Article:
Wit: Who We Might Yet Become
Local Arts Reviews
Reviewed by Barry Pineo, Fri., May 25, 2001
Wit: Who We Might Yet Become
through June 10
Running Time: 1hr, 50 min
A chill in the air, a deathly chill, hangs in the auditorium of the State Theater, and a silence. The box of the stage contains a smaller box, a cube really, constructed of other stacked, colorless cubes, the perspective forced, allowing the impression of much more space, perhaps infinite, than might otherwise be distinguished. The cube is not empty, though. At the rear, parallel with the proscenium, is a wall constructed of still more cubes, all dimly, coldly lit, set off against this infinite cube. And not a sound can be heard except the murmur of the audience. The overall impression is disturbingly peaceful, and so noisily silent, as if pausing. You know that soon something will fill this empty space, something more than an entertainment. This stage is not set for entertainment only.
What the stage is set for is the State Theater Company's production of Wit, Margaret Edson's first play and one for which she won a Pulitzer Prize. Her story revolves around Dr. Vivian Bearing, a scholar of the religious poetry of John Donne. For decades, through Donne's poems, Bearing has taught classes of students about their relationship to the spiritual and eternal. But she is not loved well. She is knowledgeable, yes. Intelligent, without question. Respected, certainly. Feared -- oh yes. But not loved. A life without love -- well, can that be said to be a life at all?
It's heavy material, but director Michael Bloom's touch is light. Eventually the space, created by set designer Michael Raiford and lit coldly, yes, but occasionally warmly by lighting designer David Nancarrow, is filled with the noises of a hospital and the objects of the medical profession. The wheelchair. The examination table. One of those beds that looks so comfortable and yet so daunting, the extra equipment attached thereto telling a story that has nothing to do with a good night's sleep. As a group, they ensure that everything moves with well-oiled, institutional efficiency, quickly and easily rolling on and off the stage and through the surprising, well-hidden double doors on either side of the cube. With the skilled and experienced hands of a surgeon, Bloom guides us through Dr. Bearing's education in the truth of life, the action gliding easily from side to side to center and back again. He creates a series of primarily still pictures that move suddenly with the frenetic activity of a modern hospital then become still again for long spells. Quiet spells. So quiet. So lonely.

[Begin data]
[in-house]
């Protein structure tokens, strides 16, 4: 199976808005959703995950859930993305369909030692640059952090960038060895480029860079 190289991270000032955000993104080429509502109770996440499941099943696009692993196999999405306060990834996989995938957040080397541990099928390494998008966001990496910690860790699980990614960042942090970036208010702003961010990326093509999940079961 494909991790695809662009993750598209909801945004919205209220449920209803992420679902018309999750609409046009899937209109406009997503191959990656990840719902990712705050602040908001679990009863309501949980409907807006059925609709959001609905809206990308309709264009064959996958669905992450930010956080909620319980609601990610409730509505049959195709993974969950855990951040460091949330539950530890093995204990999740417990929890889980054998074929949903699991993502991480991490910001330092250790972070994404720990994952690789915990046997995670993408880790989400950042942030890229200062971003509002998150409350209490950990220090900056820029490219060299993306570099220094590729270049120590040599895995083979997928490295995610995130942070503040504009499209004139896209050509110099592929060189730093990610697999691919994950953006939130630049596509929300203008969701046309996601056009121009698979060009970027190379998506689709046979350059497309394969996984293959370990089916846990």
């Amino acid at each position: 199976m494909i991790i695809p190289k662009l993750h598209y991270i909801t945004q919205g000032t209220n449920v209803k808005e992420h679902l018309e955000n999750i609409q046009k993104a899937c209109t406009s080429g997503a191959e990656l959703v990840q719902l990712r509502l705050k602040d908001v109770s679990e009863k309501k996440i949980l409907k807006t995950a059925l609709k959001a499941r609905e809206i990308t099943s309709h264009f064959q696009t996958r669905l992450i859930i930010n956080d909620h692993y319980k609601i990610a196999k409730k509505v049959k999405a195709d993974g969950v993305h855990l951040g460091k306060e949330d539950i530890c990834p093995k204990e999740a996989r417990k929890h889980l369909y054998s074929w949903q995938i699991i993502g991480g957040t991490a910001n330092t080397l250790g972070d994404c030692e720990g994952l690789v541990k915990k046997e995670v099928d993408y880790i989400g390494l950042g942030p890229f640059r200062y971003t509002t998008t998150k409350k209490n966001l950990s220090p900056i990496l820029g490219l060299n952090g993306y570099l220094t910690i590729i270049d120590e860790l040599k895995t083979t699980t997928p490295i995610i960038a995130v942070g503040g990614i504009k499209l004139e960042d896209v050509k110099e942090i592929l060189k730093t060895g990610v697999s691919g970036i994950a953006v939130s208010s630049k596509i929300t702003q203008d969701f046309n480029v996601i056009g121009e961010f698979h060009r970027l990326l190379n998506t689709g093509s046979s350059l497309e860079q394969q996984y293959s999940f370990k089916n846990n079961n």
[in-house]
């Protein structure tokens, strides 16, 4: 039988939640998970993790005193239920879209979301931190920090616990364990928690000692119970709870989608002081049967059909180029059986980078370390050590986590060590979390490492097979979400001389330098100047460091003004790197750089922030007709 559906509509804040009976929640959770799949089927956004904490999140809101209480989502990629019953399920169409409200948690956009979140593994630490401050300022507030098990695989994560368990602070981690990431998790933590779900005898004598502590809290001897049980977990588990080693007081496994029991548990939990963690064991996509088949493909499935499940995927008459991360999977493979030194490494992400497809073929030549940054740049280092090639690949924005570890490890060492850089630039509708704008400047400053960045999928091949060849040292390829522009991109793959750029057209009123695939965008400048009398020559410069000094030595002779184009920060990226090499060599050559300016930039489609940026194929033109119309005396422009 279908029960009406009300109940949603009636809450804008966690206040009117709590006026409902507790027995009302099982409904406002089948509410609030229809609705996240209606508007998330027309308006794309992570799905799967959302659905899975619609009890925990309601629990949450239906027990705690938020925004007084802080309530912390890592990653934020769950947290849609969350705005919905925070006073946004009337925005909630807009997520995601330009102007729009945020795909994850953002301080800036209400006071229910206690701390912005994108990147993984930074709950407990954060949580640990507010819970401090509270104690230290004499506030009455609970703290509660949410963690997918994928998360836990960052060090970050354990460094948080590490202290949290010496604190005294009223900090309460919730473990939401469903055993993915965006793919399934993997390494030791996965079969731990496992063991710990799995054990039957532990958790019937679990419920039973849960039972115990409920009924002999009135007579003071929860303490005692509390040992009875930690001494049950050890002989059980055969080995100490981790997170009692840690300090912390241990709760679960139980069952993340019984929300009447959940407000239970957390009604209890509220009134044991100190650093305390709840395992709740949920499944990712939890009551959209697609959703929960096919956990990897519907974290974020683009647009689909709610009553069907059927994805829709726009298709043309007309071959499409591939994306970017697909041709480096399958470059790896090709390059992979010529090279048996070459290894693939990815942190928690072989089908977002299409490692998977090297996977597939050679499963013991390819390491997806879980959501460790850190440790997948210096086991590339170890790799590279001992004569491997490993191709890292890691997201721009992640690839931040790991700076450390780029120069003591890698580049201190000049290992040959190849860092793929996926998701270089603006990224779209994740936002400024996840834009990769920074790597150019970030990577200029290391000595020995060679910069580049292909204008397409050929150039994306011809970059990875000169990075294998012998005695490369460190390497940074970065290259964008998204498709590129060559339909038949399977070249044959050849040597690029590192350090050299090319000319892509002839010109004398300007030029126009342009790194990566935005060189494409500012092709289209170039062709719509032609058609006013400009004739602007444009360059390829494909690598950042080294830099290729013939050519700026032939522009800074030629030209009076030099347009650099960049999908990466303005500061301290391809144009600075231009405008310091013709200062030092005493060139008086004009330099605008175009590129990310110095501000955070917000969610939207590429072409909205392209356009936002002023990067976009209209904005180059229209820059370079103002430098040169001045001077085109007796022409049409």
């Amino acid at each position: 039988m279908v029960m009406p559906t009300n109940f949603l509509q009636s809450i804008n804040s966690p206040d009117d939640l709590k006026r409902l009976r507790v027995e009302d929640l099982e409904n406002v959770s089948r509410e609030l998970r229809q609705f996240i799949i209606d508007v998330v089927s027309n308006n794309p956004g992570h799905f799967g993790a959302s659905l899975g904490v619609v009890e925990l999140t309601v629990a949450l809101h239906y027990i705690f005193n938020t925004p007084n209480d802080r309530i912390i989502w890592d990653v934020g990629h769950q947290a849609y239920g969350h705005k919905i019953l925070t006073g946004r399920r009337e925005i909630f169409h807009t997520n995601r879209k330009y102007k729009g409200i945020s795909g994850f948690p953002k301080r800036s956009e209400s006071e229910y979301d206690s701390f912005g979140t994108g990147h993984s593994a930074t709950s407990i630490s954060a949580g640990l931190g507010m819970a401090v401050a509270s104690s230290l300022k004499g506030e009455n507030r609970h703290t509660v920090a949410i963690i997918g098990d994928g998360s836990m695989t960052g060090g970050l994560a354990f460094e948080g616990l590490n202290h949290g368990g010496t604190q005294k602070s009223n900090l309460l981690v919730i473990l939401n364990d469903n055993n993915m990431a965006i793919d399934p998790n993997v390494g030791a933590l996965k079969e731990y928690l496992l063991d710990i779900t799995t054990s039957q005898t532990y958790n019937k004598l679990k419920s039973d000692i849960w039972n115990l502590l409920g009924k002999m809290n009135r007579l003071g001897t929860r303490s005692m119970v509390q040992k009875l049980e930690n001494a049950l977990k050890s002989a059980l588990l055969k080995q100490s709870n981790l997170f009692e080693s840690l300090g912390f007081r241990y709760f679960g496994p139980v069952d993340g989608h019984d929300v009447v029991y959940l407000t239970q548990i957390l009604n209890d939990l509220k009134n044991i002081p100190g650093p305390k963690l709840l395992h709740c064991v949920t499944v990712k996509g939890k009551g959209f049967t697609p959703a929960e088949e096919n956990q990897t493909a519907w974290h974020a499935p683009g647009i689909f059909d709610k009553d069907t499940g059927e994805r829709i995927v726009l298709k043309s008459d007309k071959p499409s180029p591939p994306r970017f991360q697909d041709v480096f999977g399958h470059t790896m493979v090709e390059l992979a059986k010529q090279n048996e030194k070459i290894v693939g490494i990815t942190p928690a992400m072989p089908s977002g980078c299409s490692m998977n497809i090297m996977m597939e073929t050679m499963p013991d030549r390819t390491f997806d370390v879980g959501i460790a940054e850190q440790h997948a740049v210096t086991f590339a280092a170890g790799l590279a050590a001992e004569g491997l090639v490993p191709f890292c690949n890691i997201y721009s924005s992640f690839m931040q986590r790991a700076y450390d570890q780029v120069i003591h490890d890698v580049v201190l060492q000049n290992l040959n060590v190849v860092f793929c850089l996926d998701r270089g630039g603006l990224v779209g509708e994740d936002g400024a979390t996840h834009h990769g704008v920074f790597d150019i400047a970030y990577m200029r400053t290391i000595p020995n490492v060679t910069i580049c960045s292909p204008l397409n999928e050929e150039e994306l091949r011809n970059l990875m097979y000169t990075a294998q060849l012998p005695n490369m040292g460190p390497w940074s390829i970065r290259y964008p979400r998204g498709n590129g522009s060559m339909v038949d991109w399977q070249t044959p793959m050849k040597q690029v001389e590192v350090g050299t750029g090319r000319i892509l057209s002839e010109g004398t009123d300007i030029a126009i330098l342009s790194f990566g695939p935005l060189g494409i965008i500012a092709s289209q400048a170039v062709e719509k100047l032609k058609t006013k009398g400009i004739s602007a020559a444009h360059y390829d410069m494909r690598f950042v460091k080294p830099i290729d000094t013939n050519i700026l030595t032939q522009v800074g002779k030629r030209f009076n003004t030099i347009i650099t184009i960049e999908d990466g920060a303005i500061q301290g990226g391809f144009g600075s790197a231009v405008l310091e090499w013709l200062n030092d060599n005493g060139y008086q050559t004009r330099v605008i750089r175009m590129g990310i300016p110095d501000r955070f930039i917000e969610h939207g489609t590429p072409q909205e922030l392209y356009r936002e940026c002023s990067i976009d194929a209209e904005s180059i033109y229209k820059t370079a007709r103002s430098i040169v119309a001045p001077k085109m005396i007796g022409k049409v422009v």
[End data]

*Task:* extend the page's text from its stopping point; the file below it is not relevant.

In the middle of it all, sometimes standing -- and just barely -- mostly lying down, is Megan Cole's Dr. Vivian Bearing. When we first see her, she wears the hallowed cap of her beloved Boston Red Sox (talk about death in life) and a hospital gown, and pulls one of those thin stands that holds the bags of fluid that keep her hydrated. She welcomes us to her world, but she doesn't quite let us in -- not yet. At the beginning, she holds us at arm's length, her intelligence obvious in her poise and her cultivated voice. She introduces us to those who treat her: Michael Costello's warm Dr. Kelekian, who informs her of her disease in technical language that belies his perfectly practiced bedside manner; Guy Roberts' young Jason, a doctoral fellow detached from his patients to the point of seeming careless and who, during a pelvic examination, provides one of the most chilling moments I've experienced in a theatre; and nurse Susie, played by Shannon Grounds, the only non-Equity actor among the four, who gives a simple and almost note-perfect performance of warmth, grace, and love. Each of these performances is striking, but none more so than Cole's. She never leaves the stage as we watch her change -- no, transform, stripping away layer after layer of well-constructed defenses until she stands naked before us, her humanity revealed. She makes us face our own mortality. She makes two hours feel like one.
I've heard a question asked often lately, not about Wit, although it certainly applies: Why do this? Do we really need this? A legitimate question, particularly as it applies to this play, which could be seen as just another story about someone dying of a dreadful disease. My response: Why do any play -- at all? Because it speaks to the people involved, no matter the subject. Because it helps us learn about ourselves. Because it illuminates the human spirit. And, like Wit particularly, because it makes us feel hopeful about who we are and might yet become.